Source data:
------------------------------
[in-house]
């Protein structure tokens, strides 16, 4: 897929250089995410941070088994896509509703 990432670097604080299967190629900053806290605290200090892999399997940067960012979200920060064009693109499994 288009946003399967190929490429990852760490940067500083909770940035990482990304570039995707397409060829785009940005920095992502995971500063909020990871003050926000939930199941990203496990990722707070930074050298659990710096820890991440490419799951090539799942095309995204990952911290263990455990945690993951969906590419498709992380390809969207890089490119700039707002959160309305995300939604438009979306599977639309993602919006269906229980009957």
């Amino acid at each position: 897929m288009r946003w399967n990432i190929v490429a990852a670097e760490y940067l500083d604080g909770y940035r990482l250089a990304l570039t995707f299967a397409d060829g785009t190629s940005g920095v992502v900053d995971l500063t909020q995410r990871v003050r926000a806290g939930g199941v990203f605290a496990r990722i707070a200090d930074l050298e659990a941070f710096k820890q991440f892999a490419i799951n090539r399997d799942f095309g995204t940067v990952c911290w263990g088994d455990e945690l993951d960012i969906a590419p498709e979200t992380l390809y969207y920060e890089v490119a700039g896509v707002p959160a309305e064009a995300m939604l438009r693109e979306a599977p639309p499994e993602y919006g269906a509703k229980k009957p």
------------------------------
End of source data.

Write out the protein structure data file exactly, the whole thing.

[in-house]
């Protein structure tokens, strides 16, 4: 897929250089995410941070088994896509509703 990432670097604080299967190629900053806290605290200090892999399997940067960012979200920060064009693109499994 288009946003399967190929490429990852760490940067500083909770940035990482990304570039995707397409060829785009940005920095992502995971500063909020990871003050926000939930199941990203496990990722707070930074050298659990710096820890991440490419799951090539799942095309995204990952911290263990455990945690993951969906590419498709992380390809969207890089490119700039707002959160309305995300939604438009979306599977639309993602919006269906229980009957």
């Amino acid at each position: 897929m288009r946003w399967n990432i190929v490429a990852a670097e760490y940067l500083d604080g909770y940035r990482l250089a990304l570039t995707f299967a397409d060829g785009t190629s940005g920095v992502v900053d995971l500063t909020q995410r990871v003050r926000a806290g939930g199941v990203f605290a496990r990722i707070a200090d930074l050298e659990a941070f710096k820890q991440f892999a490419i799951n090539r399997d799942f095309g995204t940067v990952c911290w263990g088994d455990e945690l993951d960012i969906a590419p498709e979200t992380l390809y969207y920060e890089v490119a700039g896509v707002p959160a309305e064009a995300m939604l438009r693109e979306a599977p639309p499994e993602y919006g269906a509703k229980k009957p």